Don’t tell anyone but for some reason I can post to the SysAid blog now… and to start I want to provide a simple introduction to incident management. Humble is what I do best. Oh, and I’d better be on my best behavior. So I’ll quickly cover:
If you read my blog, then you know I refer to ITIL quite a bit (you might think too much) but you can quite easily use your own self-created process and activities or look to alternative sources of advice such as ISO/IEC 20000, ISACA’s COBIT, USMBOK, or Microsoft’s MOF.
To set the scene, corporate IT organizations need to consistently provide:
Incident management can help with all three, but will support the latter point for the most part. Incident management helps to keep business services available and employees productive. And most IT shops already do some form of incident management – though they might call it IT support, help desk, ticketing, service desk, or something else.
Put simply, incident management is the process or set of activities used to identify, understand, and then fix IT-related (but business impacting) issues, whether it be:
ITIL, the IT service management (ITSM) best-practice framework formally known as the IT Infrastructure Library, uses the term “incident management” to describe the handling of such IT issues from identification through to resolution.
With the objective of incident management being:
“To restore normal service operation as quickly as possible with minimum disruption to the business.”
This is where the IT issue requiring attention (“Any event that disrupts, or could disrupt, an IT service and/or business operations”) is termed an incident.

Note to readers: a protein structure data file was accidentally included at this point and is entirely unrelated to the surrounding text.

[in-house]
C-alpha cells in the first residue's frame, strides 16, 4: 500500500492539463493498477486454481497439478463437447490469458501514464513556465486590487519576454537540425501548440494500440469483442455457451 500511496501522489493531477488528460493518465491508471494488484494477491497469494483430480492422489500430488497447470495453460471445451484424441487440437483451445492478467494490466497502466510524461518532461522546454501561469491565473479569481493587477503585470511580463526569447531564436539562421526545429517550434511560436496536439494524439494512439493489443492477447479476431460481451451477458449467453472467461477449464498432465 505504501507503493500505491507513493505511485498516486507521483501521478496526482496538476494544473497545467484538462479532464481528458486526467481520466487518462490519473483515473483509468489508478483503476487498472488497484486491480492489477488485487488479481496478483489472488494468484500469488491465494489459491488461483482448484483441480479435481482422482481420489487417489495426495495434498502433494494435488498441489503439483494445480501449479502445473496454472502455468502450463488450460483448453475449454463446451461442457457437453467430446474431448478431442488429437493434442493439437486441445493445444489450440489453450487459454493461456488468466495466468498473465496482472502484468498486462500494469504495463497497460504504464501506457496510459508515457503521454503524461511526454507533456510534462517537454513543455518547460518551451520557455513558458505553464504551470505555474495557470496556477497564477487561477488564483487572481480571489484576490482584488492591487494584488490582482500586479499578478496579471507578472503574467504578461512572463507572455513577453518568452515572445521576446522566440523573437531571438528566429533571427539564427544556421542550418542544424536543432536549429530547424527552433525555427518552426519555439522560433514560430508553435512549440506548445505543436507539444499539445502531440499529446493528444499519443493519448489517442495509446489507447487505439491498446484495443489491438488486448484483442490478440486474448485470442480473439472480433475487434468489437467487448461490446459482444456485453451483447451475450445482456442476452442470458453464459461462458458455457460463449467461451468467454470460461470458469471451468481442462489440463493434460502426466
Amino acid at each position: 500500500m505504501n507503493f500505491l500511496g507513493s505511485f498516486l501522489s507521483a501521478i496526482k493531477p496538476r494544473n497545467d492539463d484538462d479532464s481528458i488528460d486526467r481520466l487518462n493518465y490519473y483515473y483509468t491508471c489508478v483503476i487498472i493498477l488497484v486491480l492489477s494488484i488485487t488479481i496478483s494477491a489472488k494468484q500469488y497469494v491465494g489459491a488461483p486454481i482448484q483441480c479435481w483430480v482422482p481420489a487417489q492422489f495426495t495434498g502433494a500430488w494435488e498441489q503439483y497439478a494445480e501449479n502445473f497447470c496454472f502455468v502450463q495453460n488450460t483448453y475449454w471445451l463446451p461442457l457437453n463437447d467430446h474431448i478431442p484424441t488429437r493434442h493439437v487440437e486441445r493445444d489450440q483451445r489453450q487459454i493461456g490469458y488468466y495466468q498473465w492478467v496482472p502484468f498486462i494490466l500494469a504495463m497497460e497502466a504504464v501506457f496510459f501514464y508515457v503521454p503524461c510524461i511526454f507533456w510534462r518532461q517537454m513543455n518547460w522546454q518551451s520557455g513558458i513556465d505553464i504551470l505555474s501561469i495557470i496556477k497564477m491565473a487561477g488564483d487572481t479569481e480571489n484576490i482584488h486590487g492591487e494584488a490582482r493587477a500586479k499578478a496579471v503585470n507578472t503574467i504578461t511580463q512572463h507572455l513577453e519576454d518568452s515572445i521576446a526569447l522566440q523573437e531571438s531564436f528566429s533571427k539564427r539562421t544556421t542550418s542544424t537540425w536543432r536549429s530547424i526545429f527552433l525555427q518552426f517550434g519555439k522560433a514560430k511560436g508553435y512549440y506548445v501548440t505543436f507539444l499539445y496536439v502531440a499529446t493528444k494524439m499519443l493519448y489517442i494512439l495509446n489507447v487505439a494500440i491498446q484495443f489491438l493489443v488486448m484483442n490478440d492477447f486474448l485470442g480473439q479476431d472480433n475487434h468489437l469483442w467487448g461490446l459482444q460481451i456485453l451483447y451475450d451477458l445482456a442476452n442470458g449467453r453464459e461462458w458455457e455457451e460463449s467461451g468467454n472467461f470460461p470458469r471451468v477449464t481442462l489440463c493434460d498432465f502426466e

According to industry surveys, incident management is consistently reported as being undertaken by approximately 95% of organizations. And this process or set of activities is commonly supported by fit-for-purpose technology, i.e. a service desk, IT help desk, or ITSM solution.
ITIL separates out the severely business-impacting incidents as “major incidents.” These highly disruptive incidents – such as an online sales system or the corporate HQ’s internet service being down – are often treated as emergencies with significant IT resources applied to ensure a speedy resolution and the resumption of business operations as soon as possible. Some organizations will operate a separate major incident management process. If you would like to read more on this, Rob England, aka the IT Skeptic,has written a great blog on major incident management.
At the other extreme are service requests, which are non-incident-related calls to, or contacts with, the IT service/help desk. And, as the name suggests, these are requests for new or changed IT services such as:
It’s important to treat incidents and service requests separately due the relative urgency of an IT issue versus the need for a new IT service.
ITIL defines the objectives of the incident management process as:
It might sound complicated but it does really just boil down to the earlier ITIL incident management objective of “To restore normal service operation as quickly as possible with minimum disruption to the business.”
ITIL recommends that incidents be managed through a lifecycle, or process, that includes a number of steps, activities, or sub-processes – from the initial identification or reporting of the incident through to its resolution and the closure of the incident record. This is the order:
Continuous ownership, monitoring, tracking, and communication are involved throughout each step as per the sexy little diagram I have created below.
The benefits of incident management include, but are not restricted to:
Well there you have it – my first post in the SysAid blog. Did you find it helpful?
If you want to read more from me on incident management, then please look at: